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Trimaran Sailing Rig


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  #1 SteveMorris

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Posted 30 August 2011 - 10:08 AM

I recently purchased a Hobie Island Adventure trimaran Kayak with a mirage drive and sail rig. I have been having an absolute blast with this thing. I would love to build my own using the Kudzu Craft technique. Has anyone attempted this? If so, based on which model? Thanks in advance for your assistance.

  #2 mach garcia

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Posted 30 August 2011 - 04:32 PM

check CLC boats

http://www.clcboats....ailing-rig.html

  #3 Kudzu

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Posted 31 August 2011 - 04:32 AM

I love to sail and this has always interested me. I have never looked seriously at it but the first big issue is a way to attach the alma's to the frame. Unlike a rigid boat you can't just bolt something to the hull. There could be a lot of stress on the attaching point so I think that it would need to be specially designed to take the load.
Jeff
Kudzu Craft SOF kayaks
www.kudzucraft.com

  #4 SteveMorris

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Posted 31 August 2011 - 06:46 AM

Yes I agree and I was considering that aspect. I would have to incorporate a horizontal plywood plate (similar to the stem and stern parts in your frames) fore and aft of the cockpit for the aka's to attach to. The other think I was wondering about is how to design the ama's. My first thought was just a scaled down kayak that I would mirror the top of the boat to the bottom and skin all the way around. I would need to incorporate a corresponding mounting surface for the akas. On the main hull you would also need a verticle stern to attach a rudder to. After sailing the Hobie I am hungry for a little more performance. Also, down on South Padre Island, TX where I've been sailing we carry the parts from a parking lot to the beach through about 100 yards of deep sand. I'm huffing and puffing and in dire need of an adult beverage by the time I get the boat to the water. We have pretty consistant onshore breezes of 10 to 15 knots so it's an ideal location to sail up and down the beach. I would seriously consider modifying one of your designs to the task and would appreciate any suggestions you might have.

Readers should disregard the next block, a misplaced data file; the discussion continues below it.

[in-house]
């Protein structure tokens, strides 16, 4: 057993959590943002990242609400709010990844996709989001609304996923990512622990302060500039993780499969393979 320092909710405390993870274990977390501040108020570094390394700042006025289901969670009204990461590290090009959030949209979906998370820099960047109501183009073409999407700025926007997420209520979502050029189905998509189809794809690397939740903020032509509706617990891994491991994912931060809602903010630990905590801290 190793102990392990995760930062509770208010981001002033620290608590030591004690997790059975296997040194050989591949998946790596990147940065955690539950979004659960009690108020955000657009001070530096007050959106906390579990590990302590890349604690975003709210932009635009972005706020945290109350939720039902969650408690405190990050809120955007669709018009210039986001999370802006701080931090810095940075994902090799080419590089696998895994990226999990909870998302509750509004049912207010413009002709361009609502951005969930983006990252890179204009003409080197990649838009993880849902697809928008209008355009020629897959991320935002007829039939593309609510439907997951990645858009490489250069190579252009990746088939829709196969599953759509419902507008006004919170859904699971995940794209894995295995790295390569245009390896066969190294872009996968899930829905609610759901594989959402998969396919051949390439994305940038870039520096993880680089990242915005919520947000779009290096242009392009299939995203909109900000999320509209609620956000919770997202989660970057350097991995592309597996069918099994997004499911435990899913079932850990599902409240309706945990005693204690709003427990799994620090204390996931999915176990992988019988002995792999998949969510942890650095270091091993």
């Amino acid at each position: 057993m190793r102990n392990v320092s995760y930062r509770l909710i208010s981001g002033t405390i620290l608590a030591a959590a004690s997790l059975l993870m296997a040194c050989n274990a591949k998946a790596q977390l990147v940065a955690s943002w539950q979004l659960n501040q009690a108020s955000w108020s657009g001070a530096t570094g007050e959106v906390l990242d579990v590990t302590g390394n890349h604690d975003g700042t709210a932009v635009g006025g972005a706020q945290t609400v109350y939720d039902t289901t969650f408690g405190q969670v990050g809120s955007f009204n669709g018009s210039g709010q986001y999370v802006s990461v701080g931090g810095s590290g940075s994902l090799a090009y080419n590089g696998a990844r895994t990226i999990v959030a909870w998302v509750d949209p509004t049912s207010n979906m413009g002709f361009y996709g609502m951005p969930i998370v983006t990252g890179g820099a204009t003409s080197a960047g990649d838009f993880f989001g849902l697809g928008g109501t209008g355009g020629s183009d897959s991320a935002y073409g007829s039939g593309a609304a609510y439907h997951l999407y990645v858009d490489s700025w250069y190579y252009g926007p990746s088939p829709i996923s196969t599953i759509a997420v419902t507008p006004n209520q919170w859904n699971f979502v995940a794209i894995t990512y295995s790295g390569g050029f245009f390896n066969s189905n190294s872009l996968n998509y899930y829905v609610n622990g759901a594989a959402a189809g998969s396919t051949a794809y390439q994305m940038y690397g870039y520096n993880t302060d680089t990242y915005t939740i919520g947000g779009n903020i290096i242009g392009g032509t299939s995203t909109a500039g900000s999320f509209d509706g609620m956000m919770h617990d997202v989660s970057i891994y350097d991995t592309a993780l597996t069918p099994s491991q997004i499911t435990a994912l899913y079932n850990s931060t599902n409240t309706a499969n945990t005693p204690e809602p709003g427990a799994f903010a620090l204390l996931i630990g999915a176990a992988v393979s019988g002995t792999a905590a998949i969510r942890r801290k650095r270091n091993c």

#5 Kudzu

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Posted 31 August 2011 - 08:46 PM

Really don't have anything offer. I have never done more than think it would be fun. I know a sail can have a lot pressure .... I wonder about the forces on teh frame. I would need to see one and sail it to even know where to start.

I do have a S&G/Strip hybrid that I never paddle any more. I have debating on what to do with it and you have got me thinking. Not sure if that is a good thing though. :huh:
Jeff
Kudzu Craft SOF kayaks
www.kudzucraft.com

  #6 SteveMorris

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Posted 01 September 2011 - 01:16 PM

I think I want to try to modify the Castaway to be an ultralight beach trimaran. The reason I like the Castaway as a basis for a trimaran sailboat is the large cockpit and the added protection it offers from spray. My Hobie is a very wet ride so when fall comes it's not going to get used much. A drier boat would get year round use. At 62 lbs the Hobie is also a hoss to get in and out of my truck by myself. My Girlfriend could load that castaway by herself. I think a laminated akas could be attached to the boat at locations in the frame similar to what you did with for rod holders aft of the cockpit. I could design the forward aka with an integral mast step that mounts both to a flat surface at the front of the cockpit and to the keel or possibly to the floor of the cockpit (I don't know if it has one or not). What would be involved in lengthening the Castaway to make capable of seating two people?